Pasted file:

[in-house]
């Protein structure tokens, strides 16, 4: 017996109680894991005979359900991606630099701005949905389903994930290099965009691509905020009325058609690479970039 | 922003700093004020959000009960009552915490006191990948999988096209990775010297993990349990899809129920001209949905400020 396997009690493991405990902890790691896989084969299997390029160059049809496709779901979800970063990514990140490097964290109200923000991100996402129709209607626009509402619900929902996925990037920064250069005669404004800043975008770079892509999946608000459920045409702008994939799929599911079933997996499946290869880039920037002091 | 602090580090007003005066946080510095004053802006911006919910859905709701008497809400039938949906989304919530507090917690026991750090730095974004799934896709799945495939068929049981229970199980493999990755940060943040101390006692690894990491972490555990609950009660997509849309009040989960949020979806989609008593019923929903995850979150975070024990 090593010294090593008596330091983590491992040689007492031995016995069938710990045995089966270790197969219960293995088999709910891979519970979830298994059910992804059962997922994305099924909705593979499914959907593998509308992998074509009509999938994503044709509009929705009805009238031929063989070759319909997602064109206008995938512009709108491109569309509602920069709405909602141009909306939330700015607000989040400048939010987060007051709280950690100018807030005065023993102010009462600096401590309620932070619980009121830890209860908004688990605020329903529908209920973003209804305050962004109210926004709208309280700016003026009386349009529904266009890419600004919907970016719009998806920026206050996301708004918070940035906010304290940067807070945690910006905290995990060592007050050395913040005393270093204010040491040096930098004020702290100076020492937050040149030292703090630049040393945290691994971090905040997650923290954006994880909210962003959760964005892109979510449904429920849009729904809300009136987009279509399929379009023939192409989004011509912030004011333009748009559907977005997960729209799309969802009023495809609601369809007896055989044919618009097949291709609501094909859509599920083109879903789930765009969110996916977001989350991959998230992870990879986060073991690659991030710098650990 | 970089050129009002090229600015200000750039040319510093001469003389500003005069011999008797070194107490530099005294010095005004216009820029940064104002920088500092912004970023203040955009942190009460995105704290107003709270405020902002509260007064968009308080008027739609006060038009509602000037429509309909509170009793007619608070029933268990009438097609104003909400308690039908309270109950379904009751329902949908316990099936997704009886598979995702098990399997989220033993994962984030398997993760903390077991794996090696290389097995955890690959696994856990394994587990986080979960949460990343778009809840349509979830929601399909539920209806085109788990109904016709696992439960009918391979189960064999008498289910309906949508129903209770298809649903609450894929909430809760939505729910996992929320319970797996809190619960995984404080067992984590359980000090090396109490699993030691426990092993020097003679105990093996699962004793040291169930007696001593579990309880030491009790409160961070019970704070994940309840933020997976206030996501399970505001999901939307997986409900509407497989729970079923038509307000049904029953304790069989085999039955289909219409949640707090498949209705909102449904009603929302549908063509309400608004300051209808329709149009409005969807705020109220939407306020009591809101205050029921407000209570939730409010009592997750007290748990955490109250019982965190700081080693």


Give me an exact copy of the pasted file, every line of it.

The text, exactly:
[in-house]
């Protein structure tokens, strides 16, 4: 017996109680894991005979359900991606630099701005949905389903994930290099965009691509905020009325058609690479970039 | 922003700093004020959000009960009552915490006191990948999988096209990775010297993990349990899809129920001209949905400020 396997009690493991405990902890790691896989084969299997390029160059049809496709779901979800970063990514990140490097964290109200923000991100996402129709209607626009509402619900929902996925990037920064250069005669404004800043975008770079892509999946608000459920045409702008994939799929599911079933997996499946290869880039920037002091 | 602090580090007003005066946080510095004053802006911006919910859905709701008497809400039938949906989304919530507090917690026991750090730095974004799934896709799945495939068929049981229970199980493999990755940060943040101390006692690894990491972490555990609950009660997509849309009040989960949020979806989609008593019923929903995850979150975070024990 090593010294090593008596330091983590491992040689007492031995016995069938710990045995089966270790197969219960293995088999709910891979519970979830298994059910992804059962997922994305099924909705593979499914959907593998509308992998074509009509999938994503044709509009929705009805009238031929063989070759319909997602064109206008995938512009709108491109569309509602920069709405909602141009909306939330700015607000989040400048939010987060007051709280950690100018807030005065023993102010009462600096401590309620932070619980009121830890209860908004688990605020329903529908209920973003209804305050962004109210926004709208309280700016003026009386349009529904266009890419600004919907970016719009998806920026206050996301708004918070940035906010304290940067807070945690910006905290995990060592007050050395913040005393270093204010040491040096930098004020702290100076020492937050040149030292703090630049040393945290691994971090905040997650923290954006994880909210962003959760964005892109979510449904429920849009729904809300009136987009279509399929379009023939192409989004011509912030004011333009748009559907977005997960729209799309969802009023495809609601369809007896055989044919618009097949291709609501094909859509599920083109879903789930765009969110996916977001989350991959998230992870990879986060073991690659991030710098650990 | 970089050129009002090229600015200000750039040319510093001469003389500003005069011999008797070194107490530099005294010095005004216009820029940064104002920088500092912004970023203040955009942190009460995105704290107003709270405020902002509260007064968009308080008027739609006060038009509602000037429509309909509170009793007619608070029933268990009438097609104003909400308690039908309270109950379904009751329902949908316990099936997704009886598979995702098990399997989220033993994962984030398997993760903390077991794996090696290389097995955890690959696994856990394994587990986080979960949460990343778009809840349509979830929601399909539920209806085109788990109904016709696992439960009918391979189960064999008498289910309906949508129903209770298809649903609450894929909430809760939505729910996992929320319970797996809190619960995984404080067992984590359980000090090396109490699993030691426990092993020097003679105990093996699962004793040291169930007696001593579990309880030491009790409160961070019970704070994940309840933020997976206030996501399970505001999901939307997986409900509407497989729970079923038509307000049904029953304790069989085999039955289909219409949640707090498949209705909102449904009603929302549908063509309400608004300051209808329709149009409005969807705020109220939407306020009591809101205050029921407000209570939730409010009592997750007290748990955490109250019982965190700081080693």